May 2014 books

Greek Mythology (Junior Genius Guides, #1)Greek Mythology by Ken Jennings

My rating: 5 of 5 stars

I bought this for my kids, and then ended up stealing it from them so I could read it myself. Miriam (age 8) and I finally called a truce and shared the book by flipping the pages to read our favorite parts to each other as Magdalena listened in. The drawings are awesome. The text is great. The tone is engaging. I officially love this series. Youth non-fiction is tricky to get right, but Ken Jennings succeeded. So well, in fact, that Miriam actually ran back from the morning bus the other day yelling "MYTHOLOGY!!!" and grabbed this book to bring to school. This will be good for many re-reads to come, and different bits of the book will catch her (and Magdalena's and eventually Sterling's) interest at different ages.

Because the thing is, we live overseas and don't have access to an extensive library of children's books. If I'm going to buy a book, it can't be for just a one-off read. It has to be WORTH it, for years to come, for all the kids. I took a risk on this (and Maps and Geography, the only other JGG available from The Book Depository) and it paid off, big time. Hooray!



A Sliver of Light: Three Americans Imprisoned in IranA Sliver of Light: Three Americans Imprisoned in Iran by Shane Bauer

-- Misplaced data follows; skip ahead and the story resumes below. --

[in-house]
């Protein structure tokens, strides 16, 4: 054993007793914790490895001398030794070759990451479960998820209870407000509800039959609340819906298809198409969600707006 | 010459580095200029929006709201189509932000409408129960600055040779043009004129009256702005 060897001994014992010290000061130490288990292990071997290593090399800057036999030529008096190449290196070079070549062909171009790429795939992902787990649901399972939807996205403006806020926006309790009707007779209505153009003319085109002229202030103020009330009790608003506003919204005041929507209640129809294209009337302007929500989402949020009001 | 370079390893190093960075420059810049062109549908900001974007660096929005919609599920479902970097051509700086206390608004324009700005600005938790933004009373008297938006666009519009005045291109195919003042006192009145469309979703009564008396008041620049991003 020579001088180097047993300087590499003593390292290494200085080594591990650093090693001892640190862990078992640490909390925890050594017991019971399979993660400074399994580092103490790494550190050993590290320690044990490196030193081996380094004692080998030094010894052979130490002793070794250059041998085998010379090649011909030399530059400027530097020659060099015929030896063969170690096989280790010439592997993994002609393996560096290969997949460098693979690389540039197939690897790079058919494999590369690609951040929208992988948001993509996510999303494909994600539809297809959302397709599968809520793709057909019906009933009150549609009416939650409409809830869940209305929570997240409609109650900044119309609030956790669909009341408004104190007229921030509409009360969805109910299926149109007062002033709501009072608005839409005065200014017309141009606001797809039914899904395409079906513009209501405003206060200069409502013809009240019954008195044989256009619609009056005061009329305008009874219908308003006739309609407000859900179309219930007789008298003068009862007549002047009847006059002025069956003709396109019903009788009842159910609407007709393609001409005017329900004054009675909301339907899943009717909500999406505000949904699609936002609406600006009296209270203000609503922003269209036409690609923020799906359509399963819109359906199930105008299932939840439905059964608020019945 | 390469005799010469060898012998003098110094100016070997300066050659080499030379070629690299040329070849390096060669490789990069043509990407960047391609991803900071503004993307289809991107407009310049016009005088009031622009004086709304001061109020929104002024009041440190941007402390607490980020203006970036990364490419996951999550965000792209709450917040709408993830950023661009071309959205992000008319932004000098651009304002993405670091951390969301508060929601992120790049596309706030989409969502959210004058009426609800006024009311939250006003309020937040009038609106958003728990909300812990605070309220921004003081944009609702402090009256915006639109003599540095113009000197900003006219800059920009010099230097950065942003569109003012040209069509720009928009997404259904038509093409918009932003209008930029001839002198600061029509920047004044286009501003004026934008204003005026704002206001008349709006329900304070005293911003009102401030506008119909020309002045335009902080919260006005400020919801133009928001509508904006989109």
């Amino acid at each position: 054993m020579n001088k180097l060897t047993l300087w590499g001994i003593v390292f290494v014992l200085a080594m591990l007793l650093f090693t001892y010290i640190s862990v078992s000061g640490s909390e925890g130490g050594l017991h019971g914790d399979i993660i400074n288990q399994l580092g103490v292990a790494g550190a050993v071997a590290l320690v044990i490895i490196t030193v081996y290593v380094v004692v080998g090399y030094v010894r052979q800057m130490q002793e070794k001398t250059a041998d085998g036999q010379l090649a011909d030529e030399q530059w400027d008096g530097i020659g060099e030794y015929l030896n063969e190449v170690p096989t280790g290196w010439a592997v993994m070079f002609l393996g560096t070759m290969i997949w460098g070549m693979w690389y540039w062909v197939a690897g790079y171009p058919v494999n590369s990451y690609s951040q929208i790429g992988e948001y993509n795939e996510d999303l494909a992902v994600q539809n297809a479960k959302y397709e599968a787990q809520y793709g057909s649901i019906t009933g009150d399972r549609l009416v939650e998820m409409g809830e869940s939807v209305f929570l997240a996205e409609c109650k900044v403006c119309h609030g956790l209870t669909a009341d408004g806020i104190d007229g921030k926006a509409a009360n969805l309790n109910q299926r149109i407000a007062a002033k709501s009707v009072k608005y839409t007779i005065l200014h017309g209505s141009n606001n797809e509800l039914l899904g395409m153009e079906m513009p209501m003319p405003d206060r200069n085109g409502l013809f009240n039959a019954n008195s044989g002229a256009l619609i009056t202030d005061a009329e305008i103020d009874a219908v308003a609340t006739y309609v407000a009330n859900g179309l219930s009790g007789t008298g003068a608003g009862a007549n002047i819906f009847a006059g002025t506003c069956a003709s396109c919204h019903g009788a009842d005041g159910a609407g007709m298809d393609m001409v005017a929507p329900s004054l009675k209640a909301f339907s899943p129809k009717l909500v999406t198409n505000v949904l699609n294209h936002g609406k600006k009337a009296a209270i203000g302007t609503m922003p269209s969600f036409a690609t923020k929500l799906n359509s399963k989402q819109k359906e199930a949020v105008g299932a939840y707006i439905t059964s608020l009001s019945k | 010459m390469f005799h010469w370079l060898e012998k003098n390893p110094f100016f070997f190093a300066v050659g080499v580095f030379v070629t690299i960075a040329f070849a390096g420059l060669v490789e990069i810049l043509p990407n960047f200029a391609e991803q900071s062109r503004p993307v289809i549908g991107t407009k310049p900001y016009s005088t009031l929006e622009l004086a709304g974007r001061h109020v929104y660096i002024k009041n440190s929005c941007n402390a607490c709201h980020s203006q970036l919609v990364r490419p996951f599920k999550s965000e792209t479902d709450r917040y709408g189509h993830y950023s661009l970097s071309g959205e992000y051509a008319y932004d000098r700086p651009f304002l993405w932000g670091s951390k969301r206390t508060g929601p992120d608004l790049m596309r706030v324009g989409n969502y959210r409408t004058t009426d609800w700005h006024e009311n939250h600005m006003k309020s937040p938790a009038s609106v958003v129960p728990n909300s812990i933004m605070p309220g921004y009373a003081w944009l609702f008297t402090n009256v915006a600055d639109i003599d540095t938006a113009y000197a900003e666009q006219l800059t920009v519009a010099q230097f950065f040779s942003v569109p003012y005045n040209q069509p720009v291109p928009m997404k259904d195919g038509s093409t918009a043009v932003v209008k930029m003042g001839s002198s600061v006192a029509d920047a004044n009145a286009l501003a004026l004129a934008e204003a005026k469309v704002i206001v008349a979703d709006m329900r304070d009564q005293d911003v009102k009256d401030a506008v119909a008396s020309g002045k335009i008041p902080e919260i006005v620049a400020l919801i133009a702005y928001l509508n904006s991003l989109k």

My rating: 3 of 5 stars

Audiobook.

3.5 stars. Always interesting, but I've read better captivity-narrative books, even ones that take place in Iran, specifically. Plus, I couldn't get over how insufferable these three people were. They certainly did not deserve to be put in Evin prison in Tehran, and bless them for holding fast to their sometimes odious convictions throughout the ordeal, and I'm glad they're free, but. BUT. There is a massive BUT somewhere in all this that I cannot or will not put into words.

(I concede that some of the attitude I picked up from this book may have come from the narrators' voices rather than the prose itself.)


PanicPanic by Lauren Oliver

My rating: 3 of 5 stars

I'm tempted to give a big ol' MEH to this book. I mean, I read the whole thing and enjoyed it, but I will probably never think about it again. Its major strengths are that Heather is one dang interesting human being, and that sometimes it is nicely spooky.



Lost on Planet China: The Strange and True Story of One Man's Attempt to Understand the World's Most Mystifying Nation, or How He Became Comfortable Eating Live SquidLost on Planet China: The Strange and True Story of One Man's Attempt to Understand the World's Most Mystifying Nation, or How He Became Comfortable Eating Live Squid by J. Maarten Troost

My rating: 3 of 5 stars


It is unfortunate for every travel writer ever that I will always compare their work to Robert D. Kaplan's. I can't help it. It's what I do. So when I read books like Lost on Planet China, that are meant to be high on anecdotes and observations and very light on politics and context, I end up disoriented. This book was fun, but ever so slightly slipshod. I am reminded of The Wilder Life, where ten pages in, I knew I did NOT want to spend a whole book with this person. Troost is a fun companion - even a laugh-out-loud one - for a lot of the time, but sometimes I just needed a break.

"You're sexy again!"

May 30th, outsourced